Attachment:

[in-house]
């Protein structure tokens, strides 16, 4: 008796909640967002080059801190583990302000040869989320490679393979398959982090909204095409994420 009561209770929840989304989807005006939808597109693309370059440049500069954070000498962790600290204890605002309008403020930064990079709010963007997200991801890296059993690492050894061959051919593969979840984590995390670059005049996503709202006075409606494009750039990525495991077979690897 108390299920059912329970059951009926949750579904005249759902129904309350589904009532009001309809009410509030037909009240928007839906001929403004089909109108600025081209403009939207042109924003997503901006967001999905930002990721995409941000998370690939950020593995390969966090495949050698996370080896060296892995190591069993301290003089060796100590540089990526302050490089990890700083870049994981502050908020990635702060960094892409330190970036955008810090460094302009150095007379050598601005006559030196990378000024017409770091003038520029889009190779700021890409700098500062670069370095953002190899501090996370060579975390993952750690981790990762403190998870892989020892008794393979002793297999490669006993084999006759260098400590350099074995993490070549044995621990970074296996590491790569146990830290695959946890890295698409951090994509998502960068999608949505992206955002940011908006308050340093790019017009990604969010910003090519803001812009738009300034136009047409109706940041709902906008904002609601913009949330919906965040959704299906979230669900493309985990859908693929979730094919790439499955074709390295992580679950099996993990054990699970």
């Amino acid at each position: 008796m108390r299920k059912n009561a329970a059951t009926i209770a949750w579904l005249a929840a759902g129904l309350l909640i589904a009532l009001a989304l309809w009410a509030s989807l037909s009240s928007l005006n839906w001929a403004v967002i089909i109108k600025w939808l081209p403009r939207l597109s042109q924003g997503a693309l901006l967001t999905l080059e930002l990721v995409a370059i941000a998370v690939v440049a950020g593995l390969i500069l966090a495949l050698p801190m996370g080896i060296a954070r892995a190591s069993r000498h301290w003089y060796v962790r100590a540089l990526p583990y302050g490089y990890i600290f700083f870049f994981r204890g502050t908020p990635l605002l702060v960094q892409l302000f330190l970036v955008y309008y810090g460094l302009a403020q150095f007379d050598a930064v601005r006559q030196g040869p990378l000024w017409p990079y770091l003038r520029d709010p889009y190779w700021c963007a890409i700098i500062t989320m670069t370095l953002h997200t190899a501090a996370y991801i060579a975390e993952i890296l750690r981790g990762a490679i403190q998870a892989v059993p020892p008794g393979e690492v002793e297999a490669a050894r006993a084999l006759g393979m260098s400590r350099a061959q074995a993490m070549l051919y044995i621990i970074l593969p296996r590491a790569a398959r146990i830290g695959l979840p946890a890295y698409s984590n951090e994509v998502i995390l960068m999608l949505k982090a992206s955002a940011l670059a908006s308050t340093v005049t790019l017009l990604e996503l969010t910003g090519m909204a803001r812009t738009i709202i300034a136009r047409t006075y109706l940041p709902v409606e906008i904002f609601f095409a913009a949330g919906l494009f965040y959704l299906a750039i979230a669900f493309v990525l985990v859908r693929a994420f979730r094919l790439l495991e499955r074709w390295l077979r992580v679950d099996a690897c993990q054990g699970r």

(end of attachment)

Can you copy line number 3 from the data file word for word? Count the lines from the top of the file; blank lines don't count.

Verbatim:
């Amino acid at each position: 008796m108390r299920k059912n009561a329970a059951t009926i209770a949750w579904l005249a929840a759902g129904l309350l909640i589904a009532l009001a989304l309809w009410a509030s989807l037909s009240s928007l005006n839906w001929a403004v967002i089909i109108k600025w939808l081209p403009r939207l597109s042109q924003g997503a693309l901006l967001t999905l080059e930002l990721v995409a370059i941000a998370v690939v440049a950020g593995l390969i500069l966090a495949l050698p801190m996370g080896i060296a954070r892995a190591s069993r000498h301290w003089y060796v962790r100590a540089l990526p583990y302050g490089y990890i600290f700083f870049f994981r204890g502050t908020p990635l605002l702060v960094q892409l302000f330190l970036v955008y309008y810090g460094l302009a403020q150095f007379d050598a930064v601005r006559q030196g040869p990378l000024w017409p990079y770091l003038r520029d709010p889009y190779w700021c963007a890409i700098i500062t989320m670069t370095l953002h997200t190899a501090a996370y991801i060579a975390e993952i890296l750690r981790g990762a490679i403190q998870a892989v059993p020892p008794g393979e690492v002793e297999a490669a050894r006993a084999l006759g393979m260098s400590r350099a061959q074995a993490m070549l051919y044995i621990i970074l593969p296996r590491a790569a398959r146990i830290g695959l979840p946890a890295y698409s984590n951090e994509v998502i995390l960068m999608l949505k982090a992206s955002a940011l670059a908006s308050t340093v005049t790019l017009l990604e996503l969010t910003g090519m909204a803001r812009t738009i709202i300034a136009r047409t006075y109706l940041p709902v409606e906008i904002f609601f095409a913009a949330g919906l494009f965040y959704l299906a750039i979230a669900f493309v990525l985990v859908r693929a994420f979730r094919l790439l495991e499955r074709w390295l077979r992580v679950d099996a690897c993990q054990g699970r």